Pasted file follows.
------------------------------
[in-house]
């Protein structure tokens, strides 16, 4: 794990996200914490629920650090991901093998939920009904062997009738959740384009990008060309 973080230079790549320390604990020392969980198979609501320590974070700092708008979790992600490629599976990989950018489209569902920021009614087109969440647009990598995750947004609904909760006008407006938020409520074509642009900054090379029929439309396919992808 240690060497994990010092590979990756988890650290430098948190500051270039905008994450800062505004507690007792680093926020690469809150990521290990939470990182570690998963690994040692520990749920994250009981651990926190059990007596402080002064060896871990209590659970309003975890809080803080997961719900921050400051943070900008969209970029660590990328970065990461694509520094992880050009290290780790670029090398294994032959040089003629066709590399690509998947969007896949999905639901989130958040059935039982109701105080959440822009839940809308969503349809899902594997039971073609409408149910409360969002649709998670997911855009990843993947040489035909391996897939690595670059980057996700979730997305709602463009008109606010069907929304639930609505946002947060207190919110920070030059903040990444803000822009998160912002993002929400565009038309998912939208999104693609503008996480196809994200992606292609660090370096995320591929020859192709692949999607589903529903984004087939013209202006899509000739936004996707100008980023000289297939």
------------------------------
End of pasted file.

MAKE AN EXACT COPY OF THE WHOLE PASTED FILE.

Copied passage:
[in-house]
């Protein structure tokens, strides 16, 4: 794990996200914490629920650090991901093998939920009904062997009738959740384009990008060309 973080230079790549320390604990020392969980198979609501320590974070700092708008979790992600490629599976990989950018489209569902920021009614087109969440647009990598995750947004609904909760006008407006938020409520074509642009900054090379029929439309396919992808 240690060497994990010092590979990756988890650290430098948190500051270039905008994450800062505004507690007792680093926020690469809150990521290990939470990182570690998963690994040692520990749920994250009981651990926190059990007596402080002064060896871990209590659970309003975890809080803080997961719900921050400051943070900008969209970029660590990328970065990461694509520094992880050009290290780790670029090398294994032959040089003629066709590399690509998947969007896949999905639901989130958040059935039982109701105080959440822009839940809308969503349809899902594997039971073609409408149910409360969002649709998670997911855009990843993947040489035909391996897939690595670059980057996700979730997305709602463009008109606010069907929304639930609505946002947060207190919110920070030059903040990444803000822009998160912002993002929400565009038309998912939208999104693609503008996480196809994200992606292609660090370096995320591929020859192709692949999607589903529903984004087939013209202006899509000739936004996707100008980023000289297939």